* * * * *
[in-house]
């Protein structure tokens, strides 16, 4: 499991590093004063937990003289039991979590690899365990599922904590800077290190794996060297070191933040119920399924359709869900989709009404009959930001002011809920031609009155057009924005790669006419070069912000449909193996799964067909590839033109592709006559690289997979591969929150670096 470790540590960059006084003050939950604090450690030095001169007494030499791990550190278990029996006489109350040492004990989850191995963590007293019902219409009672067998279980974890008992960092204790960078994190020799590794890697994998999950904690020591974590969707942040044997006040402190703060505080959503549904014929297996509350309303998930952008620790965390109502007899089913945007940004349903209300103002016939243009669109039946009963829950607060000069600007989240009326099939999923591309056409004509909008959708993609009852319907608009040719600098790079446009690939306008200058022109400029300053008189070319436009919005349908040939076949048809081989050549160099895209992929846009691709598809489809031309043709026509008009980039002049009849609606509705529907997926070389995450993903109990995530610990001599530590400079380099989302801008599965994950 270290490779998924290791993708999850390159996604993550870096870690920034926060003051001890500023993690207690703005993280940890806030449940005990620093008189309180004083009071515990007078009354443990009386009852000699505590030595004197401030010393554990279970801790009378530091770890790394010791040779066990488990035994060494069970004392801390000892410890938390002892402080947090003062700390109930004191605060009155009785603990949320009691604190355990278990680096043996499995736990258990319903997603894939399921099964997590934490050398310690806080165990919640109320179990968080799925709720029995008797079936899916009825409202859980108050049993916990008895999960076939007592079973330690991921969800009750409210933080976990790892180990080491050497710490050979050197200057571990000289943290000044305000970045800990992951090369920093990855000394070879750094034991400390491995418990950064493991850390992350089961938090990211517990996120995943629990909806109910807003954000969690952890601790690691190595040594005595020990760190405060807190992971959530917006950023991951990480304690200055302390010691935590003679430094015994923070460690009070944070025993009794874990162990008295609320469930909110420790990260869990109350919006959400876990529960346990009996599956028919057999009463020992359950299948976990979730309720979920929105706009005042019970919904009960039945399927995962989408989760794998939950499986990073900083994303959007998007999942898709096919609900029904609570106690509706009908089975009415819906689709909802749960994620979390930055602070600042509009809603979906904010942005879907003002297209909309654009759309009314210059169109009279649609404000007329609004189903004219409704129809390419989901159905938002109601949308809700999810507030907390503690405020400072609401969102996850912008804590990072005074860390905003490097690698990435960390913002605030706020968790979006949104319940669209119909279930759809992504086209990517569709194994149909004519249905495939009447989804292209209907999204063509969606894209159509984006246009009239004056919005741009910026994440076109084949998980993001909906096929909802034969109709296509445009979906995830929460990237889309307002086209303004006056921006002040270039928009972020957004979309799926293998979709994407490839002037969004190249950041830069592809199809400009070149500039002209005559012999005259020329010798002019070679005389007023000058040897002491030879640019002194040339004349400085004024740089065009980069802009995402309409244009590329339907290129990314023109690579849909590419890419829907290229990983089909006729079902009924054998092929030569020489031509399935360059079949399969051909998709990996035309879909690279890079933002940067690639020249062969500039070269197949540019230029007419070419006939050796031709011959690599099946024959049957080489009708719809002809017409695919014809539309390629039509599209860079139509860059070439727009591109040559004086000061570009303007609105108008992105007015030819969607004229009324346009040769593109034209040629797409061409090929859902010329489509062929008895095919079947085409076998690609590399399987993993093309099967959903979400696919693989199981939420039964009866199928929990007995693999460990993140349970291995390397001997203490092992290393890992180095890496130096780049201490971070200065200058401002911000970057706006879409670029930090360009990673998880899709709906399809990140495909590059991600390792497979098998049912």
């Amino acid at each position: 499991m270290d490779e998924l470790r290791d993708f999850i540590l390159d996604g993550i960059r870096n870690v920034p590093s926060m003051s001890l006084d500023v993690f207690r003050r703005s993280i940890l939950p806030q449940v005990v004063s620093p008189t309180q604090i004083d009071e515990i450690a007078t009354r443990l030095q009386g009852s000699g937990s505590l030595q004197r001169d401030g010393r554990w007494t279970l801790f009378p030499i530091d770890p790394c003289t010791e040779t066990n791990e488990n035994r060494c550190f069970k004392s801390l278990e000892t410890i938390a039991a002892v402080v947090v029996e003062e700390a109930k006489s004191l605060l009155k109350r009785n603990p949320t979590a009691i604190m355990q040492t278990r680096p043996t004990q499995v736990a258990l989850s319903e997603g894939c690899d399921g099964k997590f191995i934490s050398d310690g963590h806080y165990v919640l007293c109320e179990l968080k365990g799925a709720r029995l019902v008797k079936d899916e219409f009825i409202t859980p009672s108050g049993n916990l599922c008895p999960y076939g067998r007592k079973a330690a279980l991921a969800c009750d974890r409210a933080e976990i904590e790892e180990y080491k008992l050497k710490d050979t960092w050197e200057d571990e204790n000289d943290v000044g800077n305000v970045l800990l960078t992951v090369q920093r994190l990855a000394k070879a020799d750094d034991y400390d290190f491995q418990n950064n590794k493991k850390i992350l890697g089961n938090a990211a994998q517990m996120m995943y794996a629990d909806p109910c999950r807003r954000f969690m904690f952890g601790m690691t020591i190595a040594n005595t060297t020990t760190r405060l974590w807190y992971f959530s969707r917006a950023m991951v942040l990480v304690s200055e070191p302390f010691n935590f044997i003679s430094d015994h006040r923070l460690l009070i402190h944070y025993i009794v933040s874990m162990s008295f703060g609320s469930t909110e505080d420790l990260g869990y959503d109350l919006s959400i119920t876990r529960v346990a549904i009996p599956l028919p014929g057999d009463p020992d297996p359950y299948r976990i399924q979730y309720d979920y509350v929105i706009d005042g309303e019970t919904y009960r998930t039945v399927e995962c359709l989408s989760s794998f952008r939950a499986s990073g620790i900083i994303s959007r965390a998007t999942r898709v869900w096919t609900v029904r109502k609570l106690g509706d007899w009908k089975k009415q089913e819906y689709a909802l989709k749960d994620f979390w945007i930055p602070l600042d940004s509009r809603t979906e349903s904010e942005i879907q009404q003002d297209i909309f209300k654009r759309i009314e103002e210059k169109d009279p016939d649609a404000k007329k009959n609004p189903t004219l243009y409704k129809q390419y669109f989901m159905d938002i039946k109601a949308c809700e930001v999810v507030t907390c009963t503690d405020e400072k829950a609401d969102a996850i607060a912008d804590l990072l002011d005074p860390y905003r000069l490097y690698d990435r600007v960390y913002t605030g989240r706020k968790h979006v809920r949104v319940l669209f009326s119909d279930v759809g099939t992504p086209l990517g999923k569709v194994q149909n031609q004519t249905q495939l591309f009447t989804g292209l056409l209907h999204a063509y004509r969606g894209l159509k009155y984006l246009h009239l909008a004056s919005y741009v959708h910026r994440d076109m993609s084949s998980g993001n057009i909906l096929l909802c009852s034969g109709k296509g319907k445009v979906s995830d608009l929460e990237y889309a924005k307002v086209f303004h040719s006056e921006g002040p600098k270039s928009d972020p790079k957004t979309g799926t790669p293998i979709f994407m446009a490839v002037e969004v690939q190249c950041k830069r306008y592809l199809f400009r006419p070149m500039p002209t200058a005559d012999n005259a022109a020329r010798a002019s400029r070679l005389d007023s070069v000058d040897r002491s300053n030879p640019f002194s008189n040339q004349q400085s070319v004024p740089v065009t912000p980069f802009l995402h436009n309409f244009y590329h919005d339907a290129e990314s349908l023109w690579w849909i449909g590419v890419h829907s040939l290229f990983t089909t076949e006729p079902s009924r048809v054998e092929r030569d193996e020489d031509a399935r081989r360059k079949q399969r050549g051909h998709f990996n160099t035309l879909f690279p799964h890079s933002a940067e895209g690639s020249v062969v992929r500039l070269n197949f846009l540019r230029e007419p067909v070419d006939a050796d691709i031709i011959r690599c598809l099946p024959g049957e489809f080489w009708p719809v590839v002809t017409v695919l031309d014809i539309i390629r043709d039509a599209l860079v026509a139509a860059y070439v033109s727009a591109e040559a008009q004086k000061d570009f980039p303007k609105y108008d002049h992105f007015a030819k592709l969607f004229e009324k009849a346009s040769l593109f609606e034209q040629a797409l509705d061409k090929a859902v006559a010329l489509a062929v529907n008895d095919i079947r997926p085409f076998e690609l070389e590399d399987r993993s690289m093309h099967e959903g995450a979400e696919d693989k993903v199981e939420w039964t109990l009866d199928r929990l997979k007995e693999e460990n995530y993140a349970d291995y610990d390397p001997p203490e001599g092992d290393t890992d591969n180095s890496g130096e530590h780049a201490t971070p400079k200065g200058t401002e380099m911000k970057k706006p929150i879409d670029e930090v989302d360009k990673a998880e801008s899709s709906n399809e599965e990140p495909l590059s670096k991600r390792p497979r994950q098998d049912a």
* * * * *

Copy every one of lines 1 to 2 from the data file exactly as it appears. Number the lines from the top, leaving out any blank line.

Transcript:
[in-house]
């Protein structure tokens, strides 16, 4: 499991590093004063937990003289039991979590690899365990599922904590800077290190794996060297070191933040119920399924359709869900989709009404009959930001002011809920031609009155057009924005790669006419070069912000449909193996799964067909590839033109592709006559690289997979591969929150670096 470790540590960059006084003050939950604090450690030095001169007494030499791990550190278990029996006489109350040492004990989850191995963590007293019902219409009672067998279980974890008992960092204790960078994190020799590794890697994998999950904690020591974590969707942040044997006040402190703060505080959503549904014929297996509350309303998930952008620790965390109502007899089913945007940004349903209300103002016939243009669109039946009963829950607060000069600007989240009326099939999923591309056409004509909008959708993609009852319907608009040719600098790079446009690939306008200058022109400029300053008189070319436009919005349908040939076949048809081989050549160099895209992929846009691709598809489809031309043709026509008009980039002049009849609606509705529907997926070389995450993903109990995530610990001599530590400079380099989302801008599965994950 270290490779998924290791993708999850390159996604993550870096870690920034926060003051001890500023993690207690703005993280940890806030449940005990620093008189309180004083009071515990007078009354443990009386009852000699505590030595004197401030010393554990279970801790009378530091770890790394010791040779066990488990035994060494069970004392801390000892410890938390002892402080947090003062700390109930004191605060009155009785603990949320009691604190355990278990680096043996499995736990258990319903997603894939399921099964997590934490050398310690806080165990919640109320179990968080799925709720029995008797079936899916009825409202859980108050049993916990008895999960076939007592079973330690991921969800009750409210933080976990790892180990080491050497710490050979050197200057571990000289943290000044305000970045800990992951090369920093990855000394070879750094034991400390491995418990950064493991850390992350089961938090990211517990996120995943629990909806109910807003954000969690952890601790690691190595040594005595020990760190405060807190992971959530917006950023991951990480304690200055302390010691935590003679430094015994923070460690009070944070025993009794874990162990008295609320469930909110420790990260869990109350919006959400876990529960346990009996599956028919057999009463020992359950299948976990979730309720979920929105706009005042019970919904009960039945399927995962989408989760794998939950499986990073900083994303959007998007999942898709096919609900029904609570106690509706009908089975009415819906689709909802749960994620979390930055602070600042509009809603979906904010942005879907003002297209909309654009759309009314210059169109009279649609404000007329609004189903004219409704129809390419989901159905938002109601949308809700999810507030907390503690405020400072609401969102996850912008804590990072005074860390905003490097690698990435960390913002605030706020968790979006949104319940669209119909279930759809992504086209990517569709194994149909004519249905495939009447989804292209209907999204063509969606894209159509984006246009009239004056919005741009910026994440076109084949998980993001909906096929909802034969109709296509445009979906995830929460990237889309307002086209303004006056921006002040270039928009972020957004979309799926293998979709994407490839002037969004190249950041830069592809199809400009070149500039002209005559012999005259020329010798002019070679005389007023000058040897002491030879640019002194040339004349400085004024740089065009980069802009995402309409244009590329339907290129990314023109690579849909590419890419829907290229990983089909006729079902009924054998092929030569020489031509399935360059079949399969051909998709990996035309879909690279890079933002940067690639020249062969500039070269197949540019230029007419070419006939050796031709011959690599099946024959049957080489009708719809002809017409695919014809539309390629039509599209860079139509860059070439727009591109040559004086000061570009303007609105108008992105007015030819969607004229009324346009040769593109034209040629797409061409090929859902010329489509062929008895095919079947085409076998690609590399399987993993093309099967959903979400696919693989199981939420039964009866199928929990007995693999460990993140349970291995390397001997203490092992290393890992180095890496130096780049201490971070200065200058401002911000970057706006879409670029930090360009990673998880899709709906399809990140495909590059991600390792497979098998049912």